Color me as shocked as the green of this fungal H20. Dumpy? Have they seen the Persian rug store on University?
As the Journal describes a group of Chinese founders visiting the Valley, “To many in the group, northern California’s low-rise buildings looked shabbier than the glitzy skyscrapers in Beijing and Shenzhen.” Finally, someone noticed.
But it wasn’t just the WSJ that got in on the action. Bloomberg also wrote its own version of the story, which emphasized the growing financial opportunities and career options on the Chinese mainland compared to the U.S. From the article: “Yet the search for returnees has spurred a thriving cottage industry. In WeChat and Facebook cliques, headhunters and engineers from the diaspora exchange banter and animated gifs.”
Banter and animated gifs. My god the Valley is screwed.
So basically, “The Chinese” living in Silicon Valley are sending animated gifs, bantering, and complaining about shabby Palo Alto buildings all the while dreaming of moving to Asia to reuse teabags and not see their children.
And people say journalism is dead.
Now, I am being flippant (if you hadn’t noticed, you might want to delete your angry tweet from a couple of paragraphs ago). There really is an important trend that people should be paying attention to when it comes to global worker mobility and particularly the mobility of Chinese tech workers.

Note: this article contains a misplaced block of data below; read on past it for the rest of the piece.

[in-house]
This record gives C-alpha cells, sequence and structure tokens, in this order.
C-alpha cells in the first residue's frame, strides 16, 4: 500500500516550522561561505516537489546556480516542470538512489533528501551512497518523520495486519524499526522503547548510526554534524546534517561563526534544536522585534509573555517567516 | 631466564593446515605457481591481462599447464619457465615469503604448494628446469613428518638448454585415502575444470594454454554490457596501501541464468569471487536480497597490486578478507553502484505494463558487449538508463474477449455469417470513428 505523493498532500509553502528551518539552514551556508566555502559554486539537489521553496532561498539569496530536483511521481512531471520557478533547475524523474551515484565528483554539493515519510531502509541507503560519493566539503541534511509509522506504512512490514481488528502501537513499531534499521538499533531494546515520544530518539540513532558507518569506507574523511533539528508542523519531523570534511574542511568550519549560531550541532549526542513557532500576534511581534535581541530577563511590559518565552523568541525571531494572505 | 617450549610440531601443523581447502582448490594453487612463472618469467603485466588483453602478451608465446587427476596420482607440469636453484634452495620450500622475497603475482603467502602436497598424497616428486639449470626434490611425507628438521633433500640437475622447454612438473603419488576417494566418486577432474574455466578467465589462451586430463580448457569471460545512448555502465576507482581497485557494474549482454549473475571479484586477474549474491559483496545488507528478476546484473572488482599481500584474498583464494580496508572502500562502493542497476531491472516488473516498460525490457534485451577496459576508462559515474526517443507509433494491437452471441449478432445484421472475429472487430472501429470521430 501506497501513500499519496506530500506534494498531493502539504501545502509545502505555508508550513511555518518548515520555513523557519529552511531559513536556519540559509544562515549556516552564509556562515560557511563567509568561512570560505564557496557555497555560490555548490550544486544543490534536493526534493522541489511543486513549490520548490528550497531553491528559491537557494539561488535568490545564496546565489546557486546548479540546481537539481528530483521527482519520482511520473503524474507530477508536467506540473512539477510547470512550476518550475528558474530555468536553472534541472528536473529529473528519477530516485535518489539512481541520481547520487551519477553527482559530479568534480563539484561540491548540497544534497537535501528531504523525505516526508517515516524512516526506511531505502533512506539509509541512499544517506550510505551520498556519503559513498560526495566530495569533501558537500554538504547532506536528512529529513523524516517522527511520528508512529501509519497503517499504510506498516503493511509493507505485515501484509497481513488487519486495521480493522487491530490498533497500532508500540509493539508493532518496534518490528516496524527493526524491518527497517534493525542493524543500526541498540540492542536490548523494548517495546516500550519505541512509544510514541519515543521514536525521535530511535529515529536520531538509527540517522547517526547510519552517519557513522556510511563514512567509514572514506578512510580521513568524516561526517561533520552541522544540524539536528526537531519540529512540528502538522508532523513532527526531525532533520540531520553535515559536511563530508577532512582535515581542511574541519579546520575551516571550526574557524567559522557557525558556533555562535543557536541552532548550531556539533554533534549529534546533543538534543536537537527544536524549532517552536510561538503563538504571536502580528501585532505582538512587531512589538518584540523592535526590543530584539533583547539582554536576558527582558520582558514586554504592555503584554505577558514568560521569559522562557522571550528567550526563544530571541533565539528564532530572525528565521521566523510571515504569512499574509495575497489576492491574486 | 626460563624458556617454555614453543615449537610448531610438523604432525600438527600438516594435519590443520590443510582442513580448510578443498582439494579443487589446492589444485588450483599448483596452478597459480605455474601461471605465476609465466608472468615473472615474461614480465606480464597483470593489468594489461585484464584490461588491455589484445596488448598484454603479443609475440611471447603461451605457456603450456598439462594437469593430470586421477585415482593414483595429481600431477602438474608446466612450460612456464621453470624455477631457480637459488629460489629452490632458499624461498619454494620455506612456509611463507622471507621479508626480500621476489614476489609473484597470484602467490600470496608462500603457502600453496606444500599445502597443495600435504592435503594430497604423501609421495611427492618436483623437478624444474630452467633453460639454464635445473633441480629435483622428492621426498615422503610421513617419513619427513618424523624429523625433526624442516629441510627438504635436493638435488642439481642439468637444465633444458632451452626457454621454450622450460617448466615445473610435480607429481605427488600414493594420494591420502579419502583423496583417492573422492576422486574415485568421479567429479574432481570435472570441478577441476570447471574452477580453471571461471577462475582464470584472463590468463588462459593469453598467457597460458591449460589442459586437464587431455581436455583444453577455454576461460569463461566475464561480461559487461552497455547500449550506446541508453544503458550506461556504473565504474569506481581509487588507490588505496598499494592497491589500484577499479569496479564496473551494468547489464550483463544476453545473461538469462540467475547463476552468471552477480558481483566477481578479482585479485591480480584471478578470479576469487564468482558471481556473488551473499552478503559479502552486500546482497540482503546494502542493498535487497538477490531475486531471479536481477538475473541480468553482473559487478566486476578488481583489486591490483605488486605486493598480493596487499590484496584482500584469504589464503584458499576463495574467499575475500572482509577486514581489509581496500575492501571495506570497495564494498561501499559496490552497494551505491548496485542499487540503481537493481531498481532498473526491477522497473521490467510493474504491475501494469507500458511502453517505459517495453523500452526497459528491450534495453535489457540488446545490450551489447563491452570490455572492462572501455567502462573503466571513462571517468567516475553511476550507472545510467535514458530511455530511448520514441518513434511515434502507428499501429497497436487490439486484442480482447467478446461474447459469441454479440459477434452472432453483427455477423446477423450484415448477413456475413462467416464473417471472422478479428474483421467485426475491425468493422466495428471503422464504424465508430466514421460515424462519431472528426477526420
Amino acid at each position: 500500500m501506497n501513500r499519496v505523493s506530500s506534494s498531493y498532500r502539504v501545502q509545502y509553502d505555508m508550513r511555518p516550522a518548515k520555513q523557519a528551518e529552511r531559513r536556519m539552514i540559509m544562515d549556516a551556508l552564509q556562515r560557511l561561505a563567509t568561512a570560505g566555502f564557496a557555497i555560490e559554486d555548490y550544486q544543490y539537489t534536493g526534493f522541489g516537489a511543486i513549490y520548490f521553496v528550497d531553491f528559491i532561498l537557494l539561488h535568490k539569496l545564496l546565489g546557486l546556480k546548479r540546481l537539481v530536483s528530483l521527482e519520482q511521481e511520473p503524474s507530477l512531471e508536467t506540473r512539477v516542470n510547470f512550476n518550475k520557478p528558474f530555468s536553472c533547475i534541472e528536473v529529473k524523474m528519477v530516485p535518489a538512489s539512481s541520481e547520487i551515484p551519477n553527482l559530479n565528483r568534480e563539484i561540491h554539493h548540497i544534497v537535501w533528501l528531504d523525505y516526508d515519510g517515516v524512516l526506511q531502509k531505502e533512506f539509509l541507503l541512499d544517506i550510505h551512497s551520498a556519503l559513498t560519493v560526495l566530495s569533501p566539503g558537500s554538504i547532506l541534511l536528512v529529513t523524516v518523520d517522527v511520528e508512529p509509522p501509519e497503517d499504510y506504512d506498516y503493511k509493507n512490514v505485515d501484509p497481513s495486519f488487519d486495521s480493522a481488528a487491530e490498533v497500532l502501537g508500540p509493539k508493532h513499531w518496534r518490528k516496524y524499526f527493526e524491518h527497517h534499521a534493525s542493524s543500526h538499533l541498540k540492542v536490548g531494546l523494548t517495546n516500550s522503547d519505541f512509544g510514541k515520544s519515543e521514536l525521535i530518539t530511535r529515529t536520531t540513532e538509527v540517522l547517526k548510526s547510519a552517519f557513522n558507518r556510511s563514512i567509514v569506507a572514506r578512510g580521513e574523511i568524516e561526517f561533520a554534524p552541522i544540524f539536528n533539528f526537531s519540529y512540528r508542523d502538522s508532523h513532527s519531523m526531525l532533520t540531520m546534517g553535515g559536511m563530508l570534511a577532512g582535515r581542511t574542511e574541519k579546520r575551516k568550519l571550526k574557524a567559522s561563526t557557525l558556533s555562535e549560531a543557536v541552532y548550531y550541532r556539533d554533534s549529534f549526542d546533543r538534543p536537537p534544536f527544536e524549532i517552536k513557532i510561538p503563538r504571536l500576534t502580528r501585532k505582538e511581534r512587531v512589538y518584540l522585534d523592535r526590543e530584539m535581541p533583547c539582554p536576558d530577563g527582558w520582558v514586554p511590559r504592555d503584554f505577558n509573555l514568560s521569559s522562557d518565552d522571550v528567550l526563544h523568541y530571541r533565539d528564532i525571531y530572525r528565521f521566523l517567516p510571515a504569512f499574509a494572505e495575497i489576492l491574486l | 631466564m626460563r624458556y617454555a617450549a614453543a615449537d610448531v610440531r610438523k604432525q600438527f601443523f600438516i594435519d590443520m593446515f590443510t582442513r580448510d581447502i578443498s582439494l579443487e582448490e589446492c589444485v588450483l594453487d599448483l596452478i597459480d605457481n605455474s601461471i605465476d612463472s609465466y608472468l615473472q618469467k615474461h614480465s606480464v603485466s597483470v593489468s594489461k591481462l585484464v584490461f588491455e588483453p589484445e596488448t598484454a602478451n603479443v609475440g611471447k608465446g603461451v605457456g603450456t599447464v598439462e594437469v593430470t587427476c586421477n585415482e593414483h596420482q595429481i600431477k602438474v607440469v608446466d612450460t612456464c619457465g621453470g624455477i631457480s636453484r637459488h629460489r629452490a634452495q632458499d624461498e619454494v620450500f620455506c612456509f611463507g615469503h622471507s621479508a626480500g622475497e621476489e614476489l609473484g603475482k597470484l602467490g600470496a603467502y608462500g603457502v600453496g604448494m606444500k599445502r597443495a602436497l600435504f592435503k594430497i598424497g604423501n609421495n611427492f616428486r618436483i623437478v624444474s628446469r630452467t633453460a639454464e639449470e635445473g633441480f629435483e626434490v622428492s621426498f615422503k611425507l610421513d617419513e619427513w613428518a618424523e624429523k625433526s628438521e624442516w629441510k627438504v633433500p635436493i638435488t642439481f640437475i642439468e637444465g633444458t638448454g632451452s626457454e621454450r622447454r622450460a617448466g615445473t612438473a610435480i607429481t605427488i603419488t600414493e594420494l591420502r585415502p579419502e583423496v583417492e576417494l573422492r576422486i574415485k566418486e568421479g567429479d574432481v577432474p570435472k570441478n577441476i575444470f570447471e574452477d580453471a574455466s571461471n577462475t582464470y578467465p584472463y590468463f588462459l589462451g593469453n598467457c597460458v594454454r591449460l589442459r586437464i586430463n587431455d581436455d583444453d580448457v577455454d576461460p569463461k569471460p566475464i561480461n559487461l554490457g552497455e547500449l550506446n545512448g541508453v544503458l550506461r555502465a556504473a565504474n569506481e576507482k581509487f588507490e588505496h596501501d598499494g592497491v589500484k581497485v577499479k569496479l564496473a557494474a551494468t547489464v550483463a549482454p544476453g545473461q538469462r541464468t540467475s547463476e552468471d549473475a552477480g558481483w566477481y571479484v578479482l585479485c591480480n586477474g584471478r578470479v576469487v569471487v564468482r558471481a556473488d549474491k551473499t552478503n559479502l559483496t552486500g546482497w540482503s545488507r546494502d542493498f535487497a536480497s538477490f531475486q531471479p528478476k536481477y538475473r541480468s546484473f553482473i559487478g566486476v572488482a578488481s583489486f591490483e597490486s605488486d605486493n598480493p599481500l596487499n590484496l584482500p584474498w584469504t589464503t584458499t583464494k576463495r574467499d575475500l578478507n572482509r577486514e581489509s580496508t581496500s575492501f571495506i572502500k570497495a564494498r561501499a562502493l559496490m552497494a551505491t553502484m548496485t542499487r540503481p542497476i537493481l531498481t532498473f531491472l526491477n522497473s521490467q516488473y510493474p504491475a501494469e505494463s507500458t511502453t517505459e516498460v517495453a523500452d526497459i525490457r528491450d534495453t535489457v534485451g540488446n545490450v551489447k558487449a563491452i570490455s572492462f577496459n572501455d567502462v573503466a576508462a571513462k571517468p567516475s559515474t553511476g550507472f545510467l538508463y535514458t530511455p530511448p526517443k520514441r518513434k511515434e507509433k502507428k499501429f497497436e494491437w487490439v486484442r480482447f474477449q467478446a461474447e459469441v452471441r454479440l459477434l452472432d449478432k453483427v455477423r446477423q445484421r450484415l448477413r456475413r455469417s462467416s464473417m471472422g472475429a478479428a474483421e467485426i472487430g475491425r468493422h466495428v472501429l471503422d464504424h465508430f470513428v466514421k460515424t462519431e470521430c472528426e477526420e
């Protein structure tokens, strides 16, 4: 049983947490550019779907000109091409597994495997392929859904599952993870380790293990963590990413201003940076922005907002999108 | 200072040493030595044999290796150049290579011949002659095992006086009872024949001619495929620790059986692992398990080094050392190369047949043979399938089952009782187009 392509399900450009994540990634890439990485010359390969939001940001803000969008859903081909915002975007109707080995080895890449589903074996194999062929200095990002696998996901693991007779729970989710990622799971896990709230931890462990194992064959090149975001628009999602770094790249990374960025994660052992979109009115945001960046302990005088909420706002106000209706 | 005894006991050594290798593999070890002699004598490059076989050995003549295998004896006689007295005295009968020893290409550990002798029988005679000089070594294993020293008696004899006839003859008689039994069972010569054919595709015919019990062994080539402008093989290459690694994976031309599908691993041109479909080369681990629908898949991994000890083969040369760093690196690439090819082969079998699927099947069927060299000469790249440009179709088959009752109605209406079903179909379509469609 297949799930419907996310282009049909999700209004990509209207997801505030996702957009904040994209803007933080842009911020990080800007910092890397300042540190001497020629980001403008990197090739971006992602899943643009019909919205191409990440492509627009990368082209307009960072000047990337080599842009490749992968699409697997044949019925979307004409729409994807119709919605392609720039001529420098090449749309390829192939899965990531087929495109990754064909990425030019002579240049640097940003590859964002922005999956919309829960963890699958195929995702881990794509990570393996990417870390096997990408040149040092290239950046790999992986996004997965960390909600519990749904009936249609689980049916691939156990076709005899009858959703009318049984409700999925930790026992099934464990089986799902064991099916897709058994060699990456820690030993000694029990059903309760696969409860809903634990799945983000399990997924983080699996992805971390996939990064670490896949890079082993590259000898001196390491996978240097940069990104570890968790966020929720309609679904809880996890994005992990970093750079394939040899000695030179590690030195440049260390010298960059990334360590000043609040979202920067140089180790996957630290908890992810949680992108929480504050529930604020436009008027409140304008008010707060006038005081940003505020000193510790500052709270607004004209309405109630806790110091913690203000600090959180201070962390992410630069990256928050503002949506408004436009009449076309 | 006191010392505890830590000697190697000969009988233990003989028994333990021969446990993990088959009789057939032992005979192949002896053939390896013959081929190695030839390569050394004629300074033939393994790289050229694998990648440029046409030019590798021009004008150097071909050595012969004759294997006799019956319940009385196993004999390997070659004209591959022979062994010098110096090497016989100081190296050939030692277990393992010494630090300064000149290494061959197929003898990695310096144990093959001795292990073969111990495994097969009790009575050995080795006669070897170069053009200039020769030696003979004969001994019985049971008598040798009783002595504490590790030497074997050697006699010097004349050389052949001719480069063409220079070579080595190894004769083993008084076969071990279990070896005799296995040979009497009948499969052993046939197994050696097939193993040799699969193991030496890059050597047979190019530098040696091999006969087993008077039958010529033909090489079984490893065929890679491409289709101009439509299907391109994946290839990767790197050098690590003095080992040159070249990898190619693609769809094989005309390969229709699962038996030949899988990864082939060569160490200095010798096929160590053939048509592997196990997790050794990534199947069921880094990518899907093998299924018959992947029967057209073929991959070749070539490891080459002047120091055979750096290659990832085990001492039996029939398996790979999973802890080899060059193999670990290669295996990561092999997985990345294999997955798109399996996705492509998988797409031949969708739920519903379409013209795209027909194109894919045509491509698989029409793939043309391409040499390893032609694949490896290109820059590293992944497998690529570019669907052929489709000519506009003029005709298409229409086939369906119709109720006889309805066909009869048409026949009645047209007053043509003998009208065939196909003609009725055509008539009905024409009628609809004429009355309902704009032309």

But it is deeply amusing to me to see the fear of a brain drain in a region that has probably drained more brains from the rest of the world than any other place.
The broader ecosystem is even more compelling. Venture capital dollars are large and are starting to rival Silicon Valley levels. The number of startups is also huge, and China is probably home to more tech startups than all ecosystems but the Valley (and maybe the Valley, too, depending on how you count).
In short, China together has some of the most interesting, fastest-growing technology companies in the world right now, and is also giving them the royal treatment. It is hardly surprising then that given the tremendous growth in its domestic startup ecosystem, overseas Chinese engineers would start to look back toward China for their next career steps.
For all of the concerns of the press that there is a new brain drain in Silicon Valley, I think we can rest easy. Despite Palo Alto’s shabby look, lack of mobile payments, and lack of face-recognition software, America still has many, many desirable qualities. It’s safe and clean. Corruption is reasonably rare. Universities are still the best in the world. The bureaucracy around running a business is reasonably simple and well-trodden. Freedom of speech and expression is also strong.
It’s important that America doesn’t rest on its laurels, but neither should we go into full crisis mode to change a system that has produced some of the most impactful companies in the world. Maybe a few more Chinese are leaving Silicon Valley these days. Maybe. That sounds like both a warning, and an opportunity to build and heal the tech divide between two great powers. Maybe both sides can drink some raw water from the Yangtze River.
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